Five Tips For Making Better Hires
October 26, 2015
by Beverly Flaxington
Beverly Flaxington is a practice management consultant. She answers questions from advisors facing human resource issues. To submit yours, email us here.
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My advisory firm is only seven people. Every person counts, and I cannot have problem employees or difficulties between people. Our last three hires have been disastrous. I don’t know if it is my own bad choices or the hires themselves, but the time I spend trying to fix and negotiate is wasted time from other things I could be doing for clients. Is there a secret to making better choices in the hiring process?
That sounds like the title of a new book, “Secrets to Making Better Choices in the Hiring Process.” It’s such an important topic, especially for smaller advisory firms. In a larger company, a bad hire can get lost or be covered up by other high performers, but in a small firm, as you say “every person counts.” Thankfully, there are a number of best practices you could employ to make better choices going forward. I’ll give a list that comes from our 360 Degree Hiring Process,™ and you can select the ones you think best fit your firm and your situation.
First you want to look at what’s working and what you want to keep doing well. Then, look at the opportunities for a fix:
- Have a consistent process for conducting the interviews. Who should the candidate speak with in your firm? Is everyone asking the same, or at least similar, questions? What is the debrief process? Don’t base hires on “I liked him/her” or “I didn’t,” but rather have a repeatable process for selection.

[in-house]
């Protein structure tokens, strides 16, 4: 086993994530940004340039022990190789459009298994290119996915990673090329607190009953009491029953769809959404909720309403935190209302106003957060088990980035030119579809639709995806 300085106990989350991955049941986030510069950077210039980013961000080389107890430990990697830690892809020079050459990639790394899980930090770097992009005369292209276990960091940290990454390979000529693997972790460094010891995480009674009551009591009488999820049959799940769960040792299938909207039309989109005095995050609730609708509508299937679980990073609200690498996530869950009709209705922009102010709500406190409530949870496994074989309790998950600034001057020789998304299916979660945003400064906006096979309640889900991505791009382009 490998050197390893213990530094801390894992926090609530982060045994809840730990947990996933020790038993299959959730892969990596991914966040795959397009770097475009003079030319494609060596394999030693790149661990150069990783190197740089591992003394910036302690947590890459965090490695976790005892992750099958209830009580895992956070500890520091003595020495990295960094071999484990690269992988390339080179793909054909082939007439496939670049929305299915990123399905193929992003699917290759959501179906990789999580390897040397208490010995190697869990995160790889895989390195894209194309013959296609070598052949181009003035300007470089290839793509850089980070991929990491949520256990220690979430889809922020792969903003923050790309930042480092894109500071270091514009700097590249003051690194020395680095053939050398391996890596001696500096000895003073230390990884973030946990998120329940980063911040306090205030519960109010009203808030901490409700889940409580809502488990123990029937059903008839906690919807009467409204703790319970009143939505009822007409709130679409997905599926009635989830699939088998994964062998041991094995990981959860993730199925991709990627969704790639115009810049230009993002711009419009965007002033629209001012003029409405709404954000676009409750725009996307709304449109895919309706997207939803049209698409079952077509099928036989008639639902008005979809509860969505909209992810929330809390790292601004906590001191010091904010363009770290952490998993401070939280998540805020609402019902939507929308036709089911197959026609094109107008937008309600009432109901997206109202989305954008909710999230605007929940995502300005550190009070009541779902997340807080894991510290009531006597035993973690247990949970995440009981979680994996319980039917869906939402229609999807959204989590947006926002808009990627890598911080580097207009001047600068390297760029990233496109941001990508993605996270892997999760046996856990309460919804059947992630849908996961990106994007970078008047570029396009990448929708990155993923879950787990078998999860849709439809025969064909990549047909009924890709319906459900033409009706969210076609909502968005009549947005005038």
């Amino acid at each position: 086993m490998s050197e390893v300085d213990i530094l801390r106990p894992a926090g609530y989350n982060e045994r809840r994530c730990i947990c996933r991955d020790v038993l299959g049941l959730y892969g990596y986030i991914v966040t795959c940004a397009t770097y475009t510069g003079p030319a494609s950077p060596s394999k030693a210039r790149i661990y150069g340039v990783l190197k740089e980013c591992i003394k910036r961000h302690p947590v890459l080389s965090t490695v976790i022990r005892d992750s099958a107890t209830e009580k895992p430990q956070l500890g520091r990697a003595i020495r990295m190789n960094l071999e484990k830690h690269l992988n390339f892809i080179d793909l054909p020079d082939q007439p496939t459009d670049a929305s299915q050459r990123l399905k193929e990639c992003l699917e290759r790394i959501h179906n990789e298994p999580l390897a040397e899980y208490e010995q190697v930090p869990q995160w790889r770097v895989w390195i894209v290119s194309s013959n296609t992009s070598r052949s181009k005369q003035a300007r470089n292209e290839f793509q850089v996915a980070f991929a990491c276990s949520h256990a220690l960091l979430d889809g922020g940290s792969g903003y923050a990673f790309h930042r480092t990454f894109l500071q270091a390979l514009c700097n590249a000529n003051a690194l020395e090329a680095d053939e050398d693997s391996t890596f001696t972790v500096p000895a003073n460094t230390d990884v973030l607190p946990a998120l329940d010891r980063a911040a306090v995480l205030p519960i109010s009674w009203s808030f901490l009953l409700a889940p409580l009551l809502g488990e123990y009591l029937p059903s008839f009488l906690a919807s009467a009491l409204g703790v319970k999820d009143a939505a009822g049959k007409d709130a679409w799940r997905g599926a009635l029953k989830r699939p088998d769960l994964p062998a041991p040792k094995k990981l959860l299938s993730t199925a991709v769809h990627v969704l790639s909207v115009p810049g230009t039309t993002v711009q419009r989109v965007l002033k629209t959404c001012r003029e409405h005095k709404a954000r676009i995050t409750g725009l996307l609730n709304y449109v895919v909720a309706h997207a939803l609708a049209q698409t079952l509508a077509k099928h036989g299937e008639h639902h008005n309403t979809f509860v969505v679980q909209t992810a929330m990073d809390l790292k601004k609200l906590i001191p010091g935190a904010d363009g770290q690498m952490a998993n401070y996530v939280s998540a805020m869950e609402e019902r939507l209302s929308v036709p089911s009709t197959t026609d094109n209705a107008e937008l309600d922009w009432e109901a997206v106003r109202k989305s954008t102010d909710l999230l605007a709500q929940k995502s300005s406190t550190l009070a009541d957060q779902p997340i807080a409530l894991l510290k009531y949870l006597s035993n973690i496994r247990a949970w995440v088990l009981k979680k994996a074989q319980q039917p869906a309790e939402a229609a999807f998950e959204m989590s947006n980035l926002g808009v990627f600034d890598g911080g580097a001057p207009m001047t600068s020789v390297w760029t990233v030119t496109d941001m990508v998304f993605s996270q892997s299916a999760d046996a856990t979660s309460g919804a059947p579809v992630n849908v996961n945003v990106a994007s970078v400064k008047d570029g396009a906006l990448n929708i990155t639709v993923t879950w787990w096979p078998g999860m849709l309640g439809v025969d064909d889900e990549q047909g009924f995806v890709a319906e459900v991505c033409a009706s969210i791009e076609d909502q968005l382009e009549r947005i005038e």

- Identify your culture. Make a list of the traits of the people who do succeed and a list of the traits that those who have not succeeded have in common. Try to identify themes around what works well in your organization. Be clear about these in the interview process so that candidates who don’t fit can self-select out.
- Be clear about the role. Too many firms know they need an extra pair of hands or they identify holes, but they are not specific about what those needs are and what the job should be. Don’t solve for a point in time when you need help; be sure the role is a clear position that connects to other roles within the organization
- Set expectations early on, and relay these in the interview process. What is the 30, 90, half-year and one year plan? How will you measure success? Be specific.
- Watch for behavioral style. Don’t just ask questions about what someone has done or verify their technical skills. Focus on style. How do they communicate? How “easy” or “hard” are certain aspects of the job for the person? We all have areas that come naturally to us (such as being good at crunching numbers, or talking to clients impromptu) and other areas that we really need to work at to be successful. Identify these in advance.
There are a few other areas to consider, but hopefully this list will give you some good ideas about places to start. I suggest looking at your current process against this list to determine where you might be able to shift something for greater success.
Poor hiring is so expensive and for a small firm it could be debilitating. I wish you luck with trying out some new ideas!